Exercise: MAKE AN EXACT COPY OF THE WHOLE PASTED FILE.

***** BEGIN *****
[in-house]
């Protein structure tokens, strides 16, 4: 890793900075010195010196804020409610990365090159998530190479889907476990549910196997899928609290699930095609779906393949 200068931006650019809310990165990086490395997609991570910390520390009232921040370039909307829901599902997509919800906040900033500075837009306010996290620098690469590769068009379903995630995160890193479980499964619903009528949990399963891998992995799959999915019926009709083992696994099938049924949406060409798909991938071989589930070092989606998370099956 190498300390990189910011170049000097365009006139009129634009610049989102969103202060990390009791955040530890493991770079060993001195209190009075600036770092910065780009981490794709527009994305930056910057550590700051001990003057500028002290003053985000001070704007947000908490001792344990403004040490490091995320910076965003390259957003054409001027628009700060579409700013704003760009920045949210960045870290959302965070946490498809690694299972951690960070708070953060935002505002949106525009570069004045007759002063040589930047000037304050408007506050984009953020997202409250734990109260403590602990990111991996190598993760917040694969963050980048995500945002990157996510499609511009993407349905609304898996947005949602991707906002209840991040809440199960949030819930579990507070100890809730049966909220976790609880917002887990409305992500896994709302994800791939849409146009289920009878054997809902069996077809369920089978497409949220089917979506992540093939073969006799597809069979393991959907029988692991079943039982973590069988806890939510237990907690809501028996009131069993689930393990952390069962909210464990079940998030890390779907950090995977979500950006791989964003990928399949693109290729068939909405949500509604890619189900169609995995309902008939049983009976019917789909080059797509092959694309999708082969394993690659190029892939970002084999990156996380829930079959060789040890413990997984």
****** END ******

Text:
[in-house]
């Protein structure tokens, strides 16, 4: 890793900075010195010196804020409610990365090159998530190479889907476990549910196997899928609290699930095609779906393949 200068931006650019809310990165990086490395997609991570910390520390009232921040370039909307829901599902997509919800906040900033500075837009306010996290620098690469590769068009379903995630995160890193479980499964619903009528949990399963891998992995799959999915019926009709083992696994099938049924949406060409798909991938071989589930070092989606998370099956 190498300390990189910011170049000097365009006139009129634009610049989102969103202060990390009791955040530890493991770079060993001195209190009075600036770092910065780009981490794709527009994305930056910057550590700051001990003057500028002290003053985000001070704007947000908490001792344990403004040490490091995320910076965003390259957003054409001027628009700060579409700013704003760009920045949210960045870290959302965070946490498809690694299972951690960070708070953060935002505002949106525009570069004045007759002063040589930047000037304050408007506050984009953020997202409250734990109260403590602990990111991996190598993760917040694969963050980048995500945002990157996510499609511009993407349905609304898996947005949602991707906002209840991040809440199960949030819930579990507070100890809730049966909220976790609880917002887990409305992500896994709302994800791939849409146009289920009878054997809902069996077809369920089978497409949220089917979506992540093939073969006799597809069979393991959907029988692991079943039982973590069988806890939510237990907690809501028996009131069993689930393990952390069962909210464990079940998030890390779907950090995977979500950006791989964003990928399949693109290729068939909405949500509604890619189900169609995995309902008939049983009976019917789909080059797509092959694309999708082969394993690659190029892939970002084999990156996380829930079959060789040890413990997984």